Hiram Thomas Day

26 May 1831–22 April 1911 (Age 79)
DeWitt, Illinois, United States

The Life of Hiram Thomas

When Hiram Thomas Day was born on 26 May 1831, in DeWitt, Illinois, United States, his father, Benjamin Sublett Day, was 38 and his mother, Katherine Onstott, was 37. He married Emily Catherine White Greenman on 2 September 1851, in De Witt, DeWitt, Illinois, United States. They were the parents of at least 2 sons and 3 daughters. He lived in McLean, Illinois, United States in 1900 and Bloomington, McLean, Illinois, United States in 1910. He died on 22 April 1911, in Peoria, Peoria, Illinois, United States, at the age of 79.

Photos & Memories (1)

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Family Time Line

Hiram Thomas Day
1831–1911
Emily Catherine White Greenman
1830–1866
Marriage: 2 September 1851
Clara Bell Day
1853–1854
Mary E Day
1853–
Esek Earl Day
1855–1932
Jay Noble Day
1859–1861
Laura B Day
1861–1891

Spouse and Children

MARRIAGE
2 September 1851
De Witt, DeWitt, Illinois, United States
children

(5)

    Female1853–1854Female

    Mary E Day

    Female1853–Female

    Esek Earl Day

    Male1855–1932Male

    Male1859–1861Male

    Laura B Day

    Female1861–1891Female

Parents and Siblings

siblings

(8)

+3 More Children

World Events (8)

1832 · Black Hawk War

Age 1

"The Black Hawk War was a brief conflict between the United States and Native Americans led by Black Hawk, a Sauk leader. The war erupted soon after Black Hawk and a group of other tribes, known as the ""British Band"", crossed the Mississippi River, into Illinois, from Iowa Indian Territory in April 1832. Black Hawk's motives were ambiguous, but records show that he was hoping to avoid bloodshed while resettling on tribal land that had been given to the United States in the 1804 Treaty of St. Louis."
1832 · The Black Hawk War

Age 1

Convinced that a group of Native American tribes were hostile, The United States formed a frontier militia to stop them in their tracks. Even though Black Hawk was hoping to avoid bloodshed while trying to resettle on tribal land, U.S. officials opened fire on the Native Americans. Black Hawk then responded to this confrontation by successfully attacking the militia at the Battle of Stillman's Run and then left northward. After a few months the militia caught up with Black Hawk and his men and defeated them at the Battle of Wisconsin Heights. While being weakened by hunger, injuries and desertion, Black Hawk and the rest of the many native survivors retreated towards the Mississippi. Unfortunately, Black Hawk and other leaders were later captured when they surrendered to the US forces and were then imprisoned for a year.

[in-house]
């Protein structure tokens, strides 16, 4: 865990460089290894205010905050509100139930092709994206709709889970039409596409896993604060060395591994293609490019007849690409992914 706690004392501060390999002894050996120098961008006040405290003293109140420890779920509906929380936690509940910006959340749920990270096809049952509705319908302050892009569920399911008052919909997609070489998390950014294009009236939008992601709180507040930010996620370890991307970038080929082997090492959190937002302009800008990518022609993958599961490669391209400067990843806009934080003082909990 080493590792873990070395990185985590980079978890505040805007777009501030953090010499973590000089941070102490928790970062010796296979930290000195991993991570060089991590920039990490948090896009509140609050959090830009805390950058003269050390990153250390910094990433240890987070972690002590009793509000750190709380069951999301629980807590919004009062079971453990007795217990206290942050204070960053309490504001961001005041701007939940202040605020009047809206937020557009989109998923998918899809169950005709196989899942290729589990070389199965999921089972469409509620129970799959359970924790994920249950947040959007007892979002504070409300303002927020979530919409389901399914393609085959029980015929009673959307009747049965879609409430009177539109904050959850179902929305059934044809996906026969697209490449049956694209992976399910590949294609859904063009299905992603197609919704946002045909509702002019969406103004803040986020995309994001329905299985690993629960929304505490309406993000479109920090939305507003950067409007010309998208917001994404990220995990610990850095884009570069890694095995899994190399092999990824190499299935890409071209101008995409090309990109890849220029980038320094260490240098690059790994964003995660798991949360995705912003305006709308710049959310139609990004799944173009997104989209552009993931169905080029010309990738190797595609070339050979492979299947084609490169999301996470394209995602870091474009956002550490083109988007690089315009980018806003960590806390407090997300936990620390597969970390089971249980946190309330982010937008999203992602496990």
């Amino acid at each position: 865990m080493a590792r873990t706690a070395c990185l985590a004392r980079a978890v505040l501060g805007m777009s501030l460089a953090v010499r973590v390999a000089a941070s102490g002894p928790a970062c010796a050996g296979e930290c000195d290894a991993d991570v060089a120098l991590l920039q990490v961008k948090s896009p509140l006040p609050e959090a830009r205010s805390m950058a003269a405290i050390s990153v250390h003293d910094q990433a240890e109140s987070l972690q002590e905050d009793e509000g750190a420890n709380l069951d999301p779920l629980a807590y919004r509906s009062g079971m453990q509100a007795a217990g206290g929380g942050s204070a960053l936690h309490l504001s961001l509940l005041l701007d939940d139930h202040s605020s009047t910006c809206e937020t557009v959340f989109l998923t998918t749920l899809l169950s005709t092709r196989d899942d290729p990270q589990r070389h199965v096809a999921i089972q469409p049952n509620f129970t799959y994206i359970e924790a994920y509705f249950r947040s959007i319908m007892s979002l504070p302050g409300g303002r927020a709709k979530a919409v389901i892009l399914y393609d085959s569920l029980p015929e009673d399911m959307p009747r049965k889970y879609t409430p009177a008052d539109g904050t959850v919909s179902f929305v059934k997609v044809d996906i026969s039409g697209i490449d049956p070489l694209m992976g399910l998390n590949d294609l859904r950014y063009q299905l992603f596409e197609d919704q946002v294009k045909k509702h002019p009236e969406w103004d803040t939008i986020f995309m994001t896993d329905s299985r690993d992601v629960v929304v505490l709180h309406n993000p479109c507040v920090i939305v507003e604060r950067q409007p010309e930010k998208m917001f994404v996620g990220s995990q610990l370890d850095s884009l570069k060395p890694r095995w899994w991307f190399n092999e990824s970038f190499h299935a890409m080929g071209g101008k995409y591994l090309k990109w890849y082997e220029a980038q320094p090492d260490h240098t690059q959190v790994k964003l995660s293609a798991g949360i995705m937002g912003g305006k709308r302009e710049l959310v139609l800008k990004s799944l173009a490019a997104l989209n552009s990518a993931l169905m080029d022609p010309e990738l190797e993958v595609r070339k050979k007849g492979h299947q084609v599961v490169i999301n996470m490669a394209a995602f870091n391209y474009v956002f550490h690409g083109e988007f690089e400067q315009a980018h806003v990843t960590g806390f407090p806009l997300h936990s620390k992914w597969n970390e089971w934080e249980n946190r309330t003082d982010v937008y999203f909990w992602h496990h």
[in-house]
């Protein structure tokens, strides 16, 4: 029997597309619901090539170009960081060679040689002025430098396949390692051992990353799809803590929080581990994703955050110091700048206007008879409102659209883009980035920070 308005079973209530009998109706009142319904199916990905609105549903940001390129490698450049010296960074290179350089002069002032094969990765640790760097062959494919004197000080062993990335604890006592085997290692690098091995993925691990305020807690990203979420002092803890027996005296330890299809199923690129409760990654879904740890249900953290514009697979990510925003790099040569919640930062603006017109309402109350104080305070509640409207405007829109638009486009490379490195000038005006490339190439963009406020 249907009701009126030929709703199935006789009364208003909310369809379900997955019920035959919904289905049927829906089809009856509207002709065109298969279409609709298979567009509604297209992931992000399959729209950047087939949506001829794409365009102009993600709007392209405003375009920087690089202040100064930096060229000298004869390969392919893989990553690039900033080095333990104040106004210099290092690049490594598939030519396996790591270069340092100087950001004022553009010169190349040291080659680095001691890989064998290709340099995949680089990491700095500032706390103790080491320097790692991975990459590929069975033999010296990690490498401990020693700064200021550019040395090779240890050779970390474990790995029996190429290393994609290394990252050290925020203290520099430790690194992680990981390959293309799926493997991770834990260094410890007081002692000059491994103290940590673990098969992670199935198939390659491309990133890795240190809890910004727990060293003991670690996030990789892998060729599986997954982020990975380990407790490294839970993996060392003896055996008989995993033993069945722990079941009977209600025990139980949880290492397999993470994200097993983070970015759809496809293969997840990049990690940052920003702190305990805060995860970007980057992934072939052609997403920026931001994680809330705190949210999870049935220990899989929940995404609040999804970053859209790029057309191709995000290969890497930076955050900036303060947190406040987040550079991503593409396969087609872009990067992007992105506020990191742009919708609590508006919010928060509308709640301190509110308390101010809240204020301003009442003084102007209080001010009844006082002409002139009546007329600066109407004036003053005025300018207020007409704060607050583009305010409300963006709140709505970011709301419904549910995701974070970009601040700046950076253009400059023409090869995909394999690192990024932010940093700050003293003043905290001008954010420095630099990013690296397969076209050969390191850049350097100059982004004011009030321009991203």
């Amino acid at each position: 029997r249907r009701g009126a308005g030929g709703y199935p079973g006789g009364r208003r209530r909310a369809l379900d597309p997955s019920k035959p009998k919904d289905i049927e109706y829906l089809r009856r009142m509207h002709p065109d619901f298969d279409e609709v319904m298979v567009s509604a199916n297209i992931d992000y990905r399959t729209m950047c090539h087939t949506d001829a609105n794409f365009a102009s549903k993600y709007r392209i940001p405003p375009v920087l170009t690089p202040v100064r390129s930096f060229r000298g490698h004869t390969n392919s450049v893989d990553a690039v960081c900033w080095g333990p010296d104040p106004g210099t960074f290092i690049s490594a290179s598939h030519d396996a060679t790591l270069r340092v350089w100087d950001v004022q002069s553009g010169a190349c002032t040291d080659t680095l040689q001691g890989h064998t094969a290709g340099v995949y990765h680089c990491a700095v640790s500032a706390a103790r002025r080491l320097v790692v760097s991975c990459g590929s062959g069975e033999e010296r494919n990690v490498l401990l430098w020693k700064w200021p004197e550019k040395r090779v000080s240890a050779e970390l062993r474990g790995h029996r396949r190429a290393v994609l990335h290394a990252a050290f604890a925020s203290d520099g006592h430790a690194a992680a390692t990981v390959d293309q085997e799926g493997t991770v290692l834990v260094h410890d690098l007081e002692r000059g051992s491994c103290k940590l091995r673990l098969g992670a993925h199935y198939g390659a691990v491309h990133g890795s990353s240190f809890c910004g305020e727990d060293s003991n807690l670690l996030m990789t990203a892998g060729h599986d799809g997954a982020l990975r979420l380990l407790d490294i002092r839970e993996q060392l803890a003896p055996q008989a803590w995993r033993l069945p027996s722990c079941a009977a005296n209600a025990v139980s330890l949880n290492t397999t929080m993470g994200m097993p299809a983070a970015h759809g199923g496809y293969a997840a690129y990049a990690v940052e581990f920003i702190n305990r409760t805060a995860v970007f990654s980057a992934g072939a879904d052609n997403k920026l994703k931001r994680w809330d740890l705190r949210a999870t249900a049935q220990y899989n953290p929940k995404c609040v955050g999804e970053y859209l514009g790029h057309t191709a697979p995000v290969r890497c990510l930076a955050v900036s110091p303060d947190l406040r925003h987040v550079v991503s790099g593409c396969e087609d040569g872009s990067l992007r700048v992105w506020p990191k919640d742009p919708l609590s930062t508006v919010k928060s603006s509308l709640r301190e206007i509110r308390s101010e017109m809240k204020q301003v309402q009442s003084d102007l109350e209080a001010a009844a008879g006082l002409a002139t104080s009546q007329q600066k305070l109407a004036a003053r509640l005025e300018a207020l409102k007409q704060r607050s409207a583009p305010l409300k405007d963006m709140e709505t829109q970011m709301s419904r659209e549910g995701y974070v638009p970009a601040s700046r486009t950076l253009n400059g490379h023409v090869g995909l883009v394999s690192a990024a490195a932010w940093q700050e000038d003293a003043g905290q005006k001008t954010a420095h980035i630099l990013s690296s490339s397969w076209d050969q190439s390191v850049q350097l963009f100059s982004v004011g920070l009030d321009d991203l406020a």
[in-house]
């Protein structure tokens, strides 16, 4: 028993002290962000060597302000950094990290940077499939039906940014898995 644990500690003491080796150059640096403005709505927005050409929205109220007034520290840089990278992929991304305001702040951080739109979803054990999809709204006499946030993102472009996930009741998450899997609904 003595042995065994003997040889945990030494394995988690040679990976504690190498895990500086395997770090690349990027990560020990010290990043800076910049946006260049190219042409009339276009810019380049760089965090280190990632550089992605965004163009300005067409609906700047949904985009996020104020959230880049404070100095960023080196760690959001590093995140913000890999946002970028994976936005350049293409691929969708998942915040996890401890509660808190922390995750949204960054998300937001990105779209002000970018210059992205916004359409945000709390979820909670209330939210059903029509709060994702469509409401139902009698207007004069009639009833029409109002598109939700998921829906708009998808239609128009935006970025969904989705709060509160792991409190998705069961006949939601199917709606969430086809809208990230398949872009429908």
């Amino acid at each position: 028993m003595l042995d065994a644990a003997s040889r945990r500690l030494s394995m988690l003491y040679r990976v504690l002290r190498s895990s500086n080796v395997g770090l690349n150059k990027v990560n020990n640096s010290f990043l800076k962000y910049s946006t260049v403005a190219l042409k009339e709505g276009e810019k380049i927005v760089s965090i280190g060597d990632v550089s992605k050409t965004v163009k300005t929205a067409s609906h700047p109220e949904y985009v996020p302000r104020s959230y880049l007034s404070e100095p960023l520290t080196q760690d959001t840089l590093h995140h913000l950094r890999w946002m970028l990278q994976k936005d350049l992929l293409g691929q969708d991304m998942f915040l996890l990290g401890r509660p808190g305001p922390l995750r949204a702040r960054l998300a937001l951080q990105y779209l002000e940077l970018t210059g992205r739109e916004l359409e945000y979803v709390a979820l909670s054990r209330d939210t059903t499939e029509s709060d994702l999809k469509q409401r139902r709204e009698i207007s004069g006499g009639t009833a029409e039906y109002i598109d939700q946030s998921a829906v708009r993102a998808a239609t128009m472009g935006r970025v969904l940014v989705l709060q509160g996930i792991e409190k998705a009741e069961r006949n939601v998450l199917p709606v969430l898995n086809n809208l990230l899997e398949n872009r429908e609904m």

1856 · The Largest Map Company in the World

Age 25

William Rand opened a small printing shop in Chicago. Doing most of the work himself for the first two years he decided to hire some help. Rand Hired Andrew McNally, an Irish Immigrant, to work in his shop. After doing business with the Chicago Tribune, Rand and McNally were hired to run the Tribune's entire printing operation. Years later, Rand and McNally established Rand McNally & Co after purchasing the Tribune's printing business. They focused mainly on printing tickets, complete railroad guides and timetables for the booming railroad industry around the city. What made the company successful was the detailed maps of roadways, along with directions to certain places. Rand McNally was the first major map publisher to embrace a system of numbered highways and erected many of the roadside highway signs that have been adopted by state and federal highway authorities. The company is still making and updating the world maps that are looked at every day.

Name Meaning

1 English: from a pet form of David .2 English: from the Middle English personal name Day(e) or Dey(e), Old English Dæi, apparently from Old English dæg ‘day’, perhaps a short form of Old English personal names such as Dægberht and Dægmund. Reaney, however, points to the Middle English word day(e), dey(e) ‘dairy maid’, ‘(female) servant’ (from Old English dæge, cognate with Old Norse deigja ‘female servant’, ultimately from a root meaning ‘to knead’, and related to the word for dough), which he says came to be used for a servant of either sex.3 Irish: Anglicized form of Gaelic Ó Deaghaidh ( see O’Dea ).

Dictionary of American Family Names © Patrick Hanks 2003, 2006.

Possible Related Names

Sources (3)

  • Hiram Day in household of Esek Day, "United States Census, 1910"
  • Hiram T Day, "United States Census, 1900"
  • Hiram T Day, "United States Census, 1870"

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